Astrophysicists at the University of Bern conducting computer simulations of the formation of planets orbiting in the habitable zone of low-mass stars, such as the red dwarf Proxima Centauri, show that these planets are most likely to be roughly the size of the Earth and to contain large amounts of water.
NASA’s Kepler mission has verified 1,284 new planets — the single largest finding of planets to date. Of the nearly 5,000 total planet candidates found to date, more than 3,200 now have been verified, and 2,325 of these were discovered by the space telescope. Launched in March 2009, Kepler is the first NASA mission to find potentially habitable Earth-size planets.
Earth-like planets orbiting close to small stars probably have magnetic fields that protect them from stellar radiation and help maintain surface conditions that could be conducive to life, according to research from astronomers at the University of Washington just published in the journal Astrobiology.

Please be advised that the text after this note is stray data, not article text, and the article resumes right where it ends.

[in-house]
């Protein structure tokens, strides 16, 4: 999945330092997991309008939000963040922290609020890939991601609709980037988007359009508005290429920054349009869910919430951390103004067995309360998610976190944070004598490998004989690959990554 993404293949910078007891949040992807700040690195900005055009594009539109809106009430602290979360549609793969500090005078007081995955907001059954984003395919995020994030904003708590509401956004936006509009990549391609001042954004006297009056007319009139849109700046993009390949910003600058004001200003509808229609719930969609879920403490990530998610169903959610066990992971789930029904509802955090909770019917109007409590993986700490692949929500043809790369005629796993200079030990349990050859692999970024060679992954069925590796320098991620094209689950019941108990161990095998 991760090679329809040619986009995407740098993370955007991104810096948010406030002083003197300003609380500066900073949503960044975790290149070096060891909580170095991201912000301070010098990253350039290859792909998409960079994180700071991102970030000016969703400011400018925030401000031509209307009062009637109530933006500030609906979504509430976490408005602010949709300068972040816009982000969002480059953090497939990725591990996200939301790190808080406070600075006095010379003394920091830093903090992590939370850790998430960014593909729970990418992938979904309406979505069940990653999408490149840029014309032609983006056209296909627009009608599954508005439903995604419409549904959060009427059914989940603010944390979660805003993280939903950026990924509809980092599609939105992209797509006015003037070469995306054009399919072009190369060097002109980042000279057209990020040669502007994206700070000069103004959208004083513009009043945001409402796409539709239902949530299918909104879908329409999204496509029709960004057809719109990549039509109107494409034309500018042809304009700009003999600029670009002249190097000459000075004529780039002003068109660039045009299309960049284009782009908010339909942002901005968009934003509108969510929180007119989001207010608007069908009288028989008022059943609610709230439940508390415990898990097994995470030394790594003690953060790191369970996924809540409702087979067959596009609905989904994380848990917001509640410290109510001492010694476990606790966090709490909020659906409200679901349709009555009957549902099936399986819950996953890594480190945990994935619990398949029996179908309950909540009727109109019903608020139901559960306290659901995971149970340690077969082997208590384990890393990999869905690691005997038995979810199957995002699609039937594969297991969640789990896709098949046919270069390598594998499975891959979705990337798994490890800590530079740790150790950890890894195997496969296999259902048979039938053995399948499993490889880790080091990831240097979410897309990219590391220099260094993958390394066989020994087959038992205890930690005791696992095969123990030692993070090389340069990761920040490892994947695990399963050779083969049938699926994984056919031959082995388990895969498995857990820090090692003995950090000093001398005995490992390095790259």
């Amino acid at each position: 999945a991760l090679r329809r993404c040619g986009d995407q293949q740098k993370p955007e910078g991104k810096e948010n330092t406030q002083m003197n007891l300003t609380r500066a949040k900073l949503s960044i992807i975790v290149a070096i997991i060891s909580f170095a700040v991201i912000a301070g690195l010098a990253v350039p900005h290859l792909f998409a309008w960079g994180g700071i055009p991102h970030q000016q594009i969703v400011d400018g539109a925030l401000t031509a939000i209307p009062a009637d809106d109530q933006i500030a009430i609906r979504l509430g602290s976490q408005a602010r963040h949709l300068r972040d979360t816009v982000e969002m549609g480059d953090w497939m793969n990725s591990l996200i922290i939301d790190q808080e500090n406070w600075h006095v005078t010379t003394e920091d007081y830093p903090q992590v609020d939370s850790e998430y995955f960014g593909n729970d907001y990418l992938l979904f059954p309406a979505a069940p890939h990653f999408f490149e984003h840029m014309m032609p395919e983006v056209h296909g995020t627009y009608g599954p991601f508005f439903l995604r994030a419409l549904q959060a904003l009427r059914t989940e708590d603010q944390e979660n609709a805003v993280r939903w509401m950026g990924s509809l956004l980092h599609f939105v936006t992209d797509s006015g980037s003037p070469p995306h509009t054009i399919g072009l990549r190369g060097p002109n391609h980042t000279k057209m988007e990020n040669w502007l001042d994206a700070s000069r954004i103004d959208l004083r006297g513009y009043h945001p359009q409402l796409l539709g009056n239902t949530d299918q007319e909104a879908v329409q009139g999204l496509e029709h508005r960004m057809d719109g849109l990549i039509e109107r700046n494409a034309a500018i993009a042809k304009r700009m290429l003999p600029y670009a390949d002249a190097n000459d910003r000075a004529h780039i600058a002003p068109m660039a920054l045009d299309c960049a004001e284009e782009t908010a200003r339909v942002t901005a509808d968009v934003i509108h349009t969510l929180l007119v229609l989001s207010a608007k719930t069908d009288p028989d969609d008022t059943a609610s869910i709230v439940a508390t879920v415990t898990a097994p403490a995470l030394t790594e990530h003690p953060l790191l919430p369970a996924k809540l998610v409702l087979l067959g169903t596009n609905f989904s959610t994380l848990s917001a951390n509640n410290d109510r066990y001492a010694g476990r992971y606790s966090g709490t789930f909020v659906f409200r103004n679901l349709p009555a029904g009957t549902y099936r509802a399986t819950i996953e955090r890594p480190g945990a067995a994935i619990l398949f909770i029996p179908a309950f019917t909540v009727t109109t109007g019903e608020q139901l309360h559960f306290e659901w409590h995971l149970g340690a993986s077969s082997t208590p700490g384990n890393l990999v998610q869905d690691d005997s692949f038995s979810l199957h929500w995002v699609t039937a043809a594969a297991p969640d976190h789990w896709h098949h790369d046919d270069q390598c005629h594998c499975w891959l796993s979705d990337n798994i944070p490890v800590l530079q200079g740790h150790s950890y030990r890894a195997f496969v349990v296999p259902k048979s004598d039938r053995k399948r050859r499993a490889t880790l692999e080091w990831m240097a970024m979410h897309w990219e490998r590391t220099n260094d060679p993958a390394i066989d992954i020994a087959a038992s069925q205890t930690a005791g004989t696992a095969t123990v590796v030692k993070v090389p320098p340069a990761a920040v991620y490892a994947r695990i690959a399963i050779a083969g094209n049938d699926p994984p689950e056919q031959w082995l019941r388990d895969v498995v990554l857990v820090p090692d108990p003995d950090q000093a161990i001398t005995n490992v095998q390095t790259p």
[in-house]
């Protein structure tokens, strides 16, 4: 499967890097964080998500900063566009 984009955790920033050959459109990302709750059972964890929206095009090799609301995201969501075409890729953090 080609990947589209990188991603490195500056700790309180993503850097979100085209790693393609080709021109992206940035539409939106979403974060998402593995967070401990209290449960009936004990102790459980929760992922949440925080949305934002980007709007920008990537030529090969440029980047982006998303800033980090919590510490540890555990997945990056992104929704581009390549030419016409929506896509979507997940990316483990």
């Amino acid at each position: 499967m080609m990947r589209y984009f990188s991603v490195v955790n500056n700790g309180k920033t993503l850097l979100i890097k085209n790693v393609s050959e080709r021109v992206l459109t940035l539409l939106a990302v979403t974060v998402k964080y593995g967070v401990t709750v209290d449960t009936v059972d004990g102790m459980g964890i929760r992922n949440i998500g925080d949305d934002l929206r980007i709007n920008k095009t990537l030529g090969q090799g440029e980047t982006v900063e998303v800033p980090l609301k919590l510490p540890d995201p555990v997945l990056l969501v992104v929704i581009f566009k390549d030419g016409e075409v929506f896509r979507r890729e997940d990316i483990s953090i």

Researchers at the Australian National University and the Niels Bohr Institute in Copenhagen have calculated that billions of stars in the Milky Way will have between one and three planets in the habitable zone conducive to liquid water, by using a law proposed in 1766 that helped to discover Uranus.